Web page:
When the Syracuse Orange storm into Akron, Ohio, on Sept. 4, its offense is going to look quite a bit different than it did last year.
Gone are playmakers Greg Paulus and Mike Williams, along with a decent portion of the offensive line.
However, despite the changes, the Syracuse offense could end up looking better than it’s been in a very long time.
There are lingering question marks, specifically with depth in a few areas, but in terms of the starting lineup, reports from camp have been encouraging.
Here's what the Orange two-deep might look like two weeks from now:
xWR: Van Chew Marcus Sales
LT: Justin Pugh Sean Hickey
LG: Zach Chibane Adam Rosner
C: Ryan Bartholomew Macky MacPherson
RG: Andrew Tiller Jarel Lowery
RT: Michael Hay Ian Allport
TE: Nick Provo Jose Cruz
QB: Ryan Nassib Charlie Loeb
HB: Delone Carter Antwon Bailey
FB: Adam Harris Tombe Kose
zWR: Alec Lemon Aaron Weaver
Ryan Nassib quickly silenced the doubters and firmly established himself as the starting quarterback in training camp.
The redshirt sophomore may have been the single greatest beneficiary of the “Greg Paulus experiment,” last season, even though it must have stung to lose the starting job to him last year.
Sitting behind someone like Paulus, a true leader with experience competing at the highest level in college athletics, could only have helped him.
He had a year to slowly learn the offense, get his feet wet and observe how Paulus prepared himself week in and week out.
Nassib seems to have developed some swagger since last season, which is encouraging since that was one thing he didn’t seem to exude a year ago. He knows this is his team this year, and perhaps he knows better than anyone what they’re capable of.
While Ryan Nassib will be taking the snaps for this offense, the guy that defenses will really have to gameplan for is running back Delone Carter.
Carter is back from his suspension and is in line to reclaim his spot on top of the depth chart. The bruising tailback ran for over 1,000 yards last season and should be primed for an even better year in 2010.
In the spring, he appeared to be a step quicker than he was in 2009—an encouraging sign considering breakaway speed is really the one thing he’s lacked as a tailback.
Also returning in his role as a change of pace to Carter is Antwon Bailey, who has had a solid training camp and could be in for a breakout season.
The Orange offense will also make use of an endangered species in college football—the fullback.
Adam Harris and Tombe Kose appear to be competing for the job, but for now Harris looks like the starter. Harris will help in a number of ways, but will mostly be featured as a blocker. He’s also looked like a potential pass catching threat at times.
The running backs are known quantities. When Delone Carter is barreling through linebackers and Antwon Bailey is zipping by them on their way to the end zone, nobody is going to be surprised.
The guy to keep an eye on for a breakout season is wide receiver Alec Lemon.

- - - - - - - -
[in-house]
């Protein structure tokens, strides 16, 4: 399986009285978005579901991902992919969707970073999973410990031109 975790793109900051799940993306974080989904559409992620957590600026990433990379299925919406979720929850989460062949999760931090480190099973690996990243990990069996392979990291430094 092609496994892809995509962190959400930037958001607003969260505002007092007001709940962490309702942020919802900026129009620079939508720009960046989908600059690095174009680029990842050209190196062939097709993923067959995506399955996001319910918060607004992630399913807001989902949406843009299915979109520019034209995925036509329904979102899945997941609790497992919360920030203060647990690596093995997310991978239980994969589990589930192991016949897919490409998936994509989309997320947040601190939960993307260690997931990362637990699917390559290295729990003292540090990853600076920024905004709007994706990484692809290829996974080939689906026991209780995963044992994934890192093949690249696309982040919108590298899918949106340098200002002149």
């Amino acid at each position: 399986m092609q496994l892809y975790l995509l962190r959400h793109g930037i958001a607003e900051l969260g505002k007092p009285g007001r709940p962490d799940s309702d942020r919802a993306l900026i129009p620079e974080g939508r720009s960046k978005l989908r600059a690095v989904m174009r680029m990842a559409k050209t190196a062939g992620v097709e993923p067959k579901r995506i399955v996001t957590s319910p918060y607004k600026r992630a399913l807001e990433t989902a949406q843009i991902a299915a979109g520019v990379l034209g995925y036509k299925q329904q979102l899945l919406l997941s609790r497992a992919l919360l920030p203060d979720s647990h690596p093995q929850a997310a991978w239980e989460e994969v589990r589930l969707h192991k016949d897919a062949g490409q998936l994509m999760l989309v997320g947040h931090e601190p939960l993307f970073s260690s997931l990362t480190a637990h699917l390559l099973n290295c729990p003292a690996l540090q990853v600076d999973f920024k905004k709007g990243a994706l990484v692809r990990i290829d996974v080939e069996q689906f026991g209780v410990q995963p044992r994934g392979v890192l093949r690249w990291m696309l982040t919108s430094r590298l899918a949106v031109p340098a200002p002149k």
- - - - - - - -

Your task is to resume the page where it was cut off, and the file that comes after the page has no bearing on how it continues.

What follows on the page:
As a true freshman last season, Lemon led the team in receptions (not including the deserter, Mike Williams) with 29 for 295 yards and a touchdown.
While those numbers aren’t staggering, he came on late in the year following Williams’ departure, including the final game of the year at UConn in which he made nine receptions for 140 yards and a touchdown.
Lemon is was nothing short of dominant in the spring and is clearly the No. 1 receiver right now. He and Ryan Nassib seem to have great chemistry already and the duo has, at times, victimized the Orange secondary.
Van Chew and Aaron Weaver have also established themselves as the team’s top receivers after Lemon.
Chew has turned into something of a weight room freak and is rumored to have posted some ridiculous numbers in both the bench press and the 40 yard dash. What we know for sure is that he does have solid hands and is undeniable quick, making him a potentially dangerous threat going deep.
Weaver, with size like a tight end, could be a solid third receiver who will present problems for opposing cornerbacks near the end zone.
The question is who will emerge as the No. 4 receiver in Marrone’s offense?
Marcus Sales could, and probably should, be that guy but has been inconsistent in camp.
With 324 yards and three touchdowns he actually led the Orange in both categories last year (excluding Williams), but for whatever reason he hasn’t been able to nail down a spot in the rotation.
Also in the discussion for the fourth receiver spot are former defensive back Dorian Graham (the fastest player on the team) and a walk-on, Cody Morgan.
Despite replacing a few starters, the offensive line actually looks to be better than it’s been in years.
That’s not necessarily saying much, as it’s been the greatest weakness of this team for the better part of the decade.
However, Doug Marrone himself may be the best offensive line coach in the Big East; and the man who actually carries that title, Greg Adkins, is no slouch himself. Marrone has insinuated that the unit is already better than it was last year and Delone Carter has also expressed excitement about the holes they’re opening up for him in practice.
That’s particularly encouraging considering the defense they’re facing returns 10 starters from last season, when they led the Big East in rushing defense.
What the unit lacks is depth.
The first team appears to be fairly established right now with the only major question mark remaining is whether senior Adam Rosner can hold off sophomore Zach Chibane. Rosner has missed a few days of practice this week though and may be playing catch-up.
Also of note on the second team, true freshman Machy Macpherson may also find his name on the two-deep in place of junior Nick Lepak.
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